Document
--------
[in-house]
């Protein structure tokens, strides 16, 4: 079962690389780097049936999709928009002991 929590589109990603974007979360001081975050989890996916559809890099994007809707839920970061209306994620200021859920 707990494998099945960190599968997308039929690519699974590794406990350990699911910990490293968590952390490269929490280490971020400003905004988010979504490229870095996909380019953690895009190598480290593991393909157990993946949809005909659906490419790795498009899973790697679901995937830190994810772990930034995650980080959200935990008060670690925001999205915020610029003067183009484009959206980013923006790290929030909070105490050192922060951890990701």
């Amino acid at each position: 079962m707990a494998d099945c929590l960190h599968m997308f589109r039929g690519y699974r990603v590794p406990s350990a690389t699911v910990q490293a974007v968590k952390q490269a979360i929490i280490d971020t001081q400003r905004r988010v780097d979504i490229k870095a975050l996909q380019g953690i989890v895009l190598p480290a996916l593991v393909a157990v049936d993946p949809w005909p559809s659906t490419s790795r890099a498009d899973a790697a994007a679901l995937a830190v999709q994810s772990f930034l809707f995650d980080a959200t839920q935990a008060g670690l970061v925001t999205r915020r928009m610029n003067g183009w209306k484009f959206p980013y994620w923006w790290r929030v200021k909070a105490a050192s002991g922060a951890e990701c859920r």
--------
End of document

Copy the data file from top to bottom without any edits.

[in-house]
């Protein structure tokens, strides 16, 4: 079962690389780097049936999709928009002991 929590589109990603974007979360001081975050989890996916559809890099994007809707839920970061209306994620200021859920 707990494998099945960190599968997308039929690519699974590794406990350990699911910990490293968590952390490269929490280490971020400003905004988010979504490229870095996909380019953690895009190598480290593991393909157990993946949809005909659906490419790795498009899973790697679901995937830190994810772990930034995650980080959200935990008060670690925001999205915020610029003067183009484009959206980013923006790290929030909070105490050192922060951890990701």
């Amino acid at each position: 079962m707990a494998d099945c929590l960190h599968m997308f589109r039929g690519y699974r990603v590794p406990s350990a690389t699911v910990q490293a974007v968590k952390q490269a979360i929490i280490d971020t001081q400003r905004r988010v780097d979504i490229k870095a975050l996909q380019g953690i989890v895009l190598p480290a996916l593991v393909a157990v049936d993946p949809w005909p559809s659906t490419s790795r890099a498009d899973a790697a994007a679901l995937a830190v999709q994810s772990f930034l809707f995650d980080a959200t839920q935990a008060g670690l970061v925001t999205r915020r928009m610029n003067g183009w209306k484009f959206p980013y994620w923006w790290r929030v200021k909070a105490a050192s002991g922060a951890e990701c859920r």